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Tigers' perception reshaped under Dombrowski

Free agents now pursuing opportunity to win title in Motown

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DETROIT -- Eleven years ago, the Tigers couldn't get free agents to return their phone calls, let alone agree to play in Detroit.

Now, there might be higher expectations for the Motor City ballclub than at any point since Dave Dombrowski took over as general manager, president and CEO in 2002.

Dombrowski spoke Tuesday to media and to the Detroit Sports Broadcasters Association at a luncheon at Hockeytown Cafe, and reflected on how, at the start of his term, unsigned players and their agents wouldn't bother returning voicemails left by John Westhoff, the club's vice president of baseball legal counsel.

"From the beginning," Dombrowski said, "I said one of our main goals needs to be to start having players want to come to Detroit, rather than having them give us all the reasons why they do not want to come here."

The Tigers have reached that point.

Detroit inked outfielder Torii Hunter to a two-year, $26 million pact in November and re-signed right-hander Anibal Sanchez to a five-year, $80 million contract that includes a club option for a sixth season.

"The reality is a lot of players want to come here and play because they think we have a chance to win," Dombrowski said.

Reaching the World Series last season certainly didn't dampen Detroit's attractiveness. The Tigers won the American League Central, squeaked by the Athletics in the AL Division Series and swept the Yankees in the AL Championship Series before falling victim to the surging San Francisco Giants in the Fall Classic. Hunter took notice.

"I was scouting clubs just in case the Angels didn't bring me back," Hunter said upon signing the deal, "and this was just the best team."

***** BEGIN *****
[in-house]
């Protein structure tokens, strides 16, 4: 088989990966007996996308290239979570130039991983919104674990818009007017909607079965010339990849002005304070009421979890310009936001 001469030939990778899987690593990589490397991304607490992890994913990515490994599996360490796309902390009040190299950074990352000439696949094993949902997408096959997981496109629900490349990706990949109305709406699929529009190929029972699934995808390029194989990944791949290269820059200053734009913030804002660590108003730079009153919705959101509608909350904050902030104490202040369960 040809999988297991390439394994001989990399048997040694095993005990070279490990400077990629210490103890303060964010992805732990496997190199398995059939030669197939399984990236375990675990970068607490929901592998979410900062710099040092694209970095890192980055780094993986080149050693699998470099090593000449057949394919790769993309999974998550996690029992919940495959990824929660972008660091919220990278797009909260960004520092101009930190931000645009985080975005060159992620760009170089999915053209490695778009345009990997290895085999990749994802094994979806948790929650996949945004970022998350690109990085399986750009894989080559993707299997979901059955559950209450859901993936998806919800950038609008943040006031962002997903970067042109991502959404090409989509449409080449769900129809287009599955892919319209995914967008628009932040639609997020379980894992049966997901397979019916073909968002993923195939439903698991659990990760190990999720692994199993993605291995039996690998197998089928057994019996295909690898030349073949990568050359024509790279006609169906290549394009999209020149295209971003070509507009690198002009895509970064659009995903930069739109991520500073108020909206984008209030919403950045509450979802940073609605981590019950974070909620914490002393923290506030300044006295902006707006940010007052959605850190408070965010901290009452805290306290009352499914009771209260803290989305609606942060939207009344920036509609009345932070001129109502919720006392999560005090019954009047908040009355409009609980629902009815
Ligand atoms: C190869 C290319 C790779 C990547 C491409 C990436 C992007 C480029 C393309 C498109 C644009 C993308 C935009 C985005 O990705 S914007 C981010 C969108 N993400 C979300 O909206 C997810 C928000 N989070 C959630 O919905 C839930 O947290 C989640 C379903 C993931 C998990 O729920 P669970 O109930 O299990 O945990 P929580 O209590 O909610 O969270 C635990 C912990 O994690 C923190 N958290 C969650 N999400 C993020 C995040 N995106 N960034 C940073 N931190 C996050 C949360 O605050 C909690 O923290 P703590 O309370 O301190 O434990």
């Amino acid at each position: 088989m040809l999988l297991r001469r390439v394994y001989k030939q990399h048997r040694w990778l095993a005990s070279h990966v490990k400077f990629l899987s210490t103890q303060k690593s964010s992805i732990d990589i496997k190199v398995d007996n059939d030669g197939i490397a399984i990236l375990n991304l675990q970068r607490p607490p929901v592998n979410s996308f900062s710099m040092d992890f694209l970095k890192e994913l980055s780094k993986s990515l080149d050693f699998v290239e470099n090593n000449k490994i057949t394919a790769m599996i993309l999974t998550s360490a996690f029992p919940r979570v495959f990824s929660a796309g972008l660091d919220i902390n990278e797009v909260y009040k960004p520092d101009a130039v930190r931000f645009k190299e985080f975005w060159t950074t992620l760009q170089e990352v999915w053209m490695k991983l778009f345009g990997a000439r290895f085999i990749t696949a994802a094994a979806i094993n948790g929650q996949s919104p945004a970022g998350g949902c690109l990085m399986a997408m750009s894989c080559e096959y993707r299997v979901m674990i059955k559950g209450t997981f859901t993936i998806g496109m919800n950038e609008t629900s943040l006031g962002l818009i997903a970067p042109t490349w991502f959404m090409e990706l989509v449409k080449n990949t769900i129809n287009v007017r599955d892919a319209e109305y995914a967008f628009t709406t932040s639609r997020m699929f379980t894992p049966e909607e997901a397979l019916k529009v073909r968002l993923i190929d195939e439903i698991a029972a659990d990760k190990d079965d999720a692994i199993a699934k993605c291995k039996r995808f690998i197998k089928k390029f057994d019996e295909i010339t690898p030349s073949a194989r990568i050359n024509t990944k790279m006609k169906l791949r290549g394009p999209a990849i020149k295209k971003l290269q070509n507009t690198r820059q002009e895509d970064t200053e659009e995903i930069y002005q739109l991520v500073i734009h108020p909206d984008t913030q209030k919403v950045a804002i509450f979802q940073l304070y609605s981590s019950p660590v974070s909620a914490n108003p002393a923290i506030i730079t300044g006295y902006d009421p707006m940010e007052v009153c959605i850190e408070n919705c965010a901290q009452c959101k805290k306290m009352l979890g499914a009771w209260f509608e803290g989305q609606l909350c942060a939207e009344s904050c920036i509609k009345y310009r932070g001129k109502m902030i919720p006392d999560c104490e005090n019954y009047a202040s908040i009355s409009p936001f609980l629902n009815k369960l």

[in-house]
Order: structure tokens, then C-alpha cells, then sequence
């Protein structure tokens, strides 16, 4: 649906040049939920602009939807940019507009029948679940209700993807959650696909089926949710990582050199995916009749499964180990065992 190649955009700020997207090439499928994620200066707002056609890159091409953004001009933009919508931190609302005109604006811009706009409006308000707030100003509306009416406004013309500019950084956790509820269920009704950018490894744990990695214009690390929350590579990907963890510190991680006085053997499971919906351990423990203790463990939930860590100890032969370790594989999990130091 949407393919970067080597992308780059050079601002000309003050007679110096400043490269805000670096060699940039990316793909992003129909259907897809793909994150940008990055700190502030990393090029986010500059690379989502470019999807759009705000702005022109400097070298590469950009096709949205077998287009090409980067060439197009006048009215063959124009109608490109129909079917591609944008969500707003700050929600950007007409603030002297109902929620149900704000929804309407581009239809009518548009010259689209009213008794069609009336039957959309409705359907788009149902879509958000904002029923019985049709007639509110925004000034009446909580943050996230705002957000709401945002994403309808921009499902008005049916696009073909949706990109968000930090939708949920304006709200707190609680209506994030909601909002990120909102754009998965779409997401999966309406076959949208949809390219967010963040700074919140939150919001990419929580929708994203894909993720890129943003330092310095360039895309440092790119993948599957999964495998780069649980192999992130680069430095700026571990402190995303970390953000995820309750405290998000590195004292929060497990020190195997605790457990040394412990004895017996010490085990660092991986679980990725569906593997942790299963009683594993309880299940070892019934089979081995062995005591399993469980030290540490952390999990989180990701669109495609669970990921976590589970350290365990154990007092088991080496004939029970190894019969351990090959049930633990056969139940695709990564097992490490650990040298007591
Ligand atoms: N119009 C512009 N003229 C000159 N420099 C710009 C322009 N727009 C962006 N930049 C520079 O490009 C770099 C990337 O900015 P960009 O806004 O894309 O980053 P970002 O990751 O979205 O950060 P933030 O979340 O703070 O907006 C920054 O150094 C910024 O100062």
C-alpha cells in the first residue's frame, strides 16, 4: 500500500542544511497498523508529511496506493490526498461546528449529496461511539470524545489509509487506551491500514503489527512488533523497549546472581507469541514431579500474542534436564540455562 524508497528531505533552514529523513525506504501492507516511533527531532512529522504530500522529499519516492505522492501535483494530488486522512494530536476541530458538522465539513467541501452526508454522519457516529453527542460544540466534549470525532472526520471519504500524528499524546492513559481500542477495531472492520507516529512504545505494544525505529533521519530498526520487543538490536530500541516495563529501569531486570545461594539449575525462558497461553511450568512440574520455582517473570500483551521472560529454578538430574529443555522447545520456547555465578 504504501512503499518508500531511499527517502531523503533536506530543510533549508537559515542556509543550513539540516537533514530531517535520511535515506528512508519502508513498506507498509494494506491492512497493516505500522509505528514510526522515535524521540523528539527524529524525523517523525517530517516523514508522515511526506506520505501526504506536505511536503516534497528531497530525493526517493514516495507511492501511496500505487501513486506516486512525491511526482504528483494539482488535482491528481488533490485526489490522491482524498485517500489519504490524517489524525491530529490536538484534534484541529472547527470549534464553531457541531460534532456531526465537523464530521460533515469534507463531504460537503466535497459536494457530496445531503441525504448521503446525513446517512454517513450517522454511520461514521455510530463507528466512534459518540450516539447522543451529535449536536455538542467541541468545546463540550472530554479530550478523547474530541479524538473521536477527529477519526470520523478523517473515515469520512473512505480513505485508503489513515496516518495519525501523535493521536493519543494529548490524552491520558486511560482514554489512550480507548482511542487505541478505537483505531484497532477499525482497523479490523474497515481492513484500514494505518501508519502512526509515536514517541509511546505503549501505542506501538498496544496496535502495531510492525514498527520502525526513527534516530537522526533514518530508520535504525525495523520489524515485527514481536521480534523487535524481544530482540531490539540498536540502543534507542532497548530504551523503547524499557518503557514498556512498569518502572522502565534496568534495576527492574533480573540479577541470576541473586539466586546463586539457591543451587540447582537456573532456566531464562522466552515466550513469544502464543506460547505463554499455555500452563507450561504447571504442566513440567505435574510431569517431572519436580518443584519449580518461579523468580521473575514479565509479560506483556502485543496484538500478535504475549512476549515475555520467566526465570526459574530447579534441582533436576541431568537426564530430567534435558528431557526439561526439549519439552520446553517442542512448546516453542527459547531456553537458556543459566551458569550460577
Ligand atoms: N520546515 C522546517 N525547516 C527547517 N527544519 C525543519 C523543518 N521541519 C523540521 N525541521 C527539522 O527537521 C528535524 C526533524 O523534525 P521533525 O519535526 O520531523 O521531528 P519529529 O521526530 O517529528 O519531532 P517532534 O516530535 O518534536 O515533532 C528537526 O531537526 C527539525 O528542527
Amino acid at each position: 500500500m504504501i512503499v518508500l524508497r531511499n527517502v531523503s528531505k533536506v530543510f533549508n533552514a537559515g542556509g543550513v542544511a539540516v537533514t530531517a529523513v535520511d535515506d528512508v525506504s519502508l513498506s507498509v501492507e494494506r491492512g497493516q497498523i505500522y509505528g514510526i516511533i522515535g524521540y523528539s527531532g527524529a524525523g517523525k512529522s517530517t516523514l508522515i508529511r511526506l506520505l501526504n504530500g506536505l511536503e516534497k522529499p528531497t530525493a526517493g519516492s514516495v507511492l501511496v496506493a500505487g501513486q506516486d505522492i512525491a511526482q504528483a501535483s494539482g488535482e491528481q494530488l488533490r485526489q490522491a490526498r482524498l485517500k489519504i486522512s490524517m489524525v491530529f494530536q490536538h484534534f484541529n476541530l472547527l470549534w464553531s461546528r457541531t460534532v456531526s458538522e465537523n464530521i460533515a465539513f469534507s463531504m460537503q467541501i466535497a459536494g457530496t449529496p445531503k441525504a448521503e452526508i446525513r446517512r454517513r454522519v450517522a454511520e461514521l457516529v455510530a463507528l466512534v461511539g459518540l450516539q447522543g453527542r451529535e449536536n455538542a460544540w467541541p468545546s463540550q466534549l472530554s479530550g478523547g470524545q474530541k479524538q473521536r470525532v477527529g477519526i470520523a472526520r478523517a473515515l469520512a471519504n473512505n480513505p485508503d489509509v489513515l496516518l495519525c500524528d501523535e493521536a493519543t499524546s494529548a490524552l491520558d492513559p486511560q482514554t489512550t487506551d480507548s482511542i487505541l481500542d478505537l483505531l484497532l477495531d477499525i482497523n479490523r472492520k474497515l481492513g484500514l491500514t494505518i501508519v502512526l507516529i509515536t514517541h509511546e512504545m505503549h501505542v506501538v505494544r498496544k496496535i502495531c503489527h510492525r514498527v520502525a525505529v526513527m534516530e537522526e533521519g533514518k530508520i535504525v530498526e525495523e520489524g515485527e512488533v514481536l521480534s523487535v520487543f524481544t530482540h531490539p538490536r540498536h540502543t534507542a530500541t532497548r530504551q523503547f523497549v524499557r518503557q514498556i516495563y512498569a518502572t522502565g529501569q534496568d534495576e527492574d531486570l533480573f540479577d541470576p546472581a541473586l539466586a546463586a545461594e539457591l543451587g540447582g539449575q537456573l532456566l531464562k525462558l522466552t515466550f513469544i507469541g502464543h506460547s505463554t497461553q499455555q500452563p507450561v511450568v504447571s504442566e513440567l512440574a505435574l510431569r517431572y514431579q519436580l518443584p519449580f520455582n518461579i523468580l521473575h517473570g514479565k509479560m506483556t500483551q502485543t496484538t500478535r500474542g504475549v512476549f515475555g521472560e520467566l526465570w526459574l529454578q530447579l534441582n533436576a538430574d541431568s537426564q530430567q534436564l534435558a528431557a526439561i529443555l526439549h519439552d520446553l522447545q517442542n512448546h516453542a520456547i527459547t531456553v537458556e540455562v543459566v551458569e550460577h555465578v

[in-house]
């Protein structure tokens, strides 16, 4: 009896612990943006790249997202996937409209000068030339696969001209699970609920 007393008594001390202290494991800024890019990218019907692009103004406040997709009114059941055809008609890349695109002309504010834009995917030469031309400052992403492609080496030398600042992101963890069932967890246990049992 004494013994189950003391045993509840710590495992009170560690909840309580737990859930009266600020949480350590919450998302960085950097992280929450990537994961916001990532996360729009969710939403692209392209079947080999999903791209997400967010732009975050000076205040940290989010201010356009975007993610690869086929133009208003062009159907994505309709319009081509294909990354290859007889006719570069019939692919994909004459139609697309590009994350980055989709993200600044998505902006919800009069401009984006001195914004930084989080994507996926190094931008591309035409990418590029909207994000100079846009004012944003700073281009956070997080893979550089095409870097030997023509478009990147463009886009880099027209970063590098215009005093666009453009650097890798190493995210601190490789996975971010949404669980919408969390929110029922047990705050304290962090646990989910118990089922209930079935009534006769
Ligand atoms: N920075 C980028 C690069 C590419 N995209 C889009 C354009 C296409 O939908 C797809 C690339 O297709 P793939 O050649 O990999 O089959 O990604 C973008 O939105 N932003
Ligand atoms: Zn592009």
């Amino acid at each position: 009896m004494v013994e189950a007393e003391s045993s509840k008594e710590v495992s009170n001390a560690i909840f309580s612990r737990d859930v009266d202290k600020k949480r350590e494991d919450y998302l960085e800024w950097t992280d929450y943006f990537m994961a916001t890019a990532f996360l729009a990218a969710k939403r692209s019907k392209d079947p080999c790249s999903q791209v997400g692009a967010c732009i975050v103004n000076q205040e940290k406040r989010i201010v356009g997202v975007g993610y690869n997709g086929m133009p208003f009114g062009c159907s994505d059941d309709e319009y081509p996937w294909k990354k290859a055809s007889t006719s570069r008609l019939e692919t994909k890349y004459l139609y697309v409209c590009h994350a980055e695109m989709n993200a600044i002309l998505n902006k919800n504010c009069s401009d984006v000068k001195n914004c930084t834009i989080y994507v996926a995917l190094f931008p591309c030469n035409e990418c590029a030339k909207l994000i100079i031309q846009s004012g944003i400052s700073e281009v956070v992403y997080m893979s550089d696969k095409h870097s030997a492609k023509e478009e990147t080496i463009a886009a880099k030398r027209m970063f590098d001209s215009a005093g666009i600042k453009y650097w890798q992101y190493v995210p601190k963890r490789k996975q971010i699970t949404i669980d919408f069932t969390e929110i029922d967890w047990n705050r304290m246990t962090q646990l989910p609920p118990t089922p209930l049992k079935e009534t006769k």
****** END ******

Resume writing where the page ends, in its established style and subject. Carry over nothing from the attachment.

Hunter, who batted .313 with 16 homers and 92 RBIs last season, gives the Tigers stability in right field, leaving left field as the only non-pitching position up for grabs. Dombrowski said Andy Dirks "has a leg up" on Brennan Boesch and Quintin Berry as the club departs for Spring Training in Lakeland, Fla. Pitchers and catchers report on Feb. 12, and the rest of the team joins them for the first full-squad workout on Feb. 15. The Tigers play their first spring game against the Braves on Feb. 22 in Kissimmee, Fla.

Dirks batted .322 with a .370 on-base percentage in 88 contests last season.

"He's taken a big stride forward," Dombrowski said. "He does a lot of things well and, per se, nothing great. He's not a big power hitter. He's not real fast. He's not a Gold Glove guy. But he does them all very solidly."

The rest of manager Jim Leyland's lineup is virtually set, with Victor Martinez returning to the designated-hitter role after missing the 2012 campaign with a torn knee ligament. Dombrowski said Martinez has been running the bases and swinging a bat for several weeks.

Detroit's pitching staff has a pair of question marks entering Spring Training. Rick Porcello, a right-handed sinkerballer, will compete with southpaw Drew Smyly for the fifth spot in the rotation behind Justin Verlander, Doug Fister, Max Scherzer and Sanchez.

The much-ballyhooed topic of conversation over the winter focused on the club's closer gig. Dombrowski anticipates 22-year-old rookie Bruce Rondon to prove his ability during the spring, leaving Phil Coke, Octavio Dotel, Joaquin Benoit, Al Alburquerque and Brayan Villarreal to middle relief and setup roles.

"He's the one guy that isn't battle-tested at the Major League level, so he's going to get a lot of attention," Dombrowski said of Rondon. "He has that mentality of a closer. He wants the ball in the ninth inning of a one-run game. Other people may shy away from that. We're not anointing him that role. We hope he earns it during Spring Training."

Jose Valverde served as the team's closer for the last three years, and he racked up 110 saves. He converted all 49 save opportunities he was presented during the 2011 regular season, and made two All-Star teams during his tenure in Detroit. He faltered in the 2012 postseason, however, and the Tigers decided that they had no margin for future error with championship aspirations in 2013 and beyond.

Since his arrival in Detroit, Dombrowski has been preparing for days like this, when he can talk shop with a fan base that is eager for the start of a season in which an October World Series trip is the expectation.

"We're going into our 12th year here," Dombrowski said, "and you'd hope that by the time we get to this point, we'd be in a position where on a yearly basis, we have a chance to win a championship."

Zack Meisel is a reporter for MLB.com. Follow him on Twitter @zackmeisel. This story was not subject to the approval of Major League Baseball or its clubs.

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